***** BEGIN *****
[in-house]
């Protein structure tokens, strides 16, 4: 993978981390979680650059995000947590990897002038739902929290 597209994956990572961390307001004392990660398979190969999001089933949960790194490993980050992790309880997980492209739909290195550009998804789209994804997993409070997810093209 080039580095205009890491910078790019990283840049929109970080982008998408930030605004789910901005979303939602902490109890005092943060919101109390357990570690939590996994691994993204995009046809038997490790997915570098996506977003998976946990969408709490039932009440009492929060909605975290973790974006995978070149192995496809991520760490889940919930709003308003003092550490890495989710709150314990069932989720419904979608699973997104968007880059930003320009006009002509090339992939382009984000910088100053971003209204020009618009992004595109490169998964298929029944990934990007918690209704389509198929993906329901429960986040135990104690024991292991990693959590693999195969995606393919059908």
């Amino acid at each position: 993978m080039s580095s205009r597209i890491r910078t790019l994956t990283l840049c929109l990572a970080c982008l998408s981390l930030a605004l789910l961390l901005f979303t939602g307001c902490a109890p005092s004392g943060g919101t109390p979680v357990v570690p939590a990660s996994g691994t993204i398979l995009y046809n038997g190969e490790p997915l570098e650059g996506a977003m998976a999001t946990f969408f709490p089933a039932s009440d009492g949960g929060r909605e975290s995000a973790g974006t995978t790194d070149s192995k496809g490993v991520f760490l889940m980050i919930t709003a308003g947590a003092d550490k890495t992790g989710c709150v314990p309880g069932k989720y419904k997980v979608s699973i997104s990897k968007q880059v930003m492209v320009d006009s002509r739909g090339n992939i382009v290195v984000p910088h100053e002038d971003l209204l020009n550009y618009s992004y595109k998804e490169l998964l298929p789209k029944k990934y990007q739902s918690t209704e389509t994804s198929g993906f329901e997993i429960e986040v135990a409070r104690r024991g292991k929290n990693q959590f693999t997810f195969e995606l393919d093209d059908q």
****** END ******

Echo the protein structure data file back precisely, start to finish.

[in-house]
């Protein structure tokens, strides 16, 4: 993978981390979680650059995000947590990897002038739902929290 597209994956990572961390307001004392990660398979190969999001089933949960790194490993980050992790309880997980492209739909290195550009998804789209994804997993409070997810093209 080039580095205009890491910078790019990283840049929109970080982008998408930030605004789910901005979303939602902490109890005092943060919101109390357990570690939590996994691994993204995009046809038997490790997915570098996506977003998976946990969408709490039932009440009492929060909605975290973790974006995978070149192995496809991520760490889940919930709003308003003092550490890495989710709150314990069932989720419904979608699973997104968007880059930003320009006009002509090339992939382009984000910088100053971003209204020009618009992004595109490169998964298929029944990934990007918690209704389509198929993906329901429960986040135990104690024991292991990693959590693999195969995606393919059908």
């Amino acid at each position: 993978m080039s580095s205009r597209i890491r910078t790019l994956t990283l840049c929109l990572a970080c982008l998408s981390l930030a605004l789910l961390l901005f979303t939602g307001c902490a109890p005092s004392g943060g919101t109390p979680v357990v570690p939590a990660s996994g691994t993204i398979l995009y046809n038997g190969e490790p997915l570098e650059g996506a977003m998976a999001t946990f969408f709490p089933a039932s009440d009492g949960g929060r909605e975290s995000a973790g974006t995978t790194d070149s192995k496809g490993v991520f760490l889940m980050i919930t709003a308003g947590a003092d550490k890495t992790g989710c709150v314990p309880g069932k989720y419904k997980v979608s699973i997104s990897k968007q880059v930003m492209v320009d006009s002509r739909g090339n992939i382009v290195v984000p910088h100053e002038d971003l209204l020009n550009y618009s992004y595109k998804e490169l998964l298929p789209k029944k990934y990007q739902s918690t209704e389509t994804s198929g993906f329901e997993i429960e986040v135990a409070r104690r024991g292991k929290n990693q959590f693999t997810f195969e995606l393919d093209d059908q």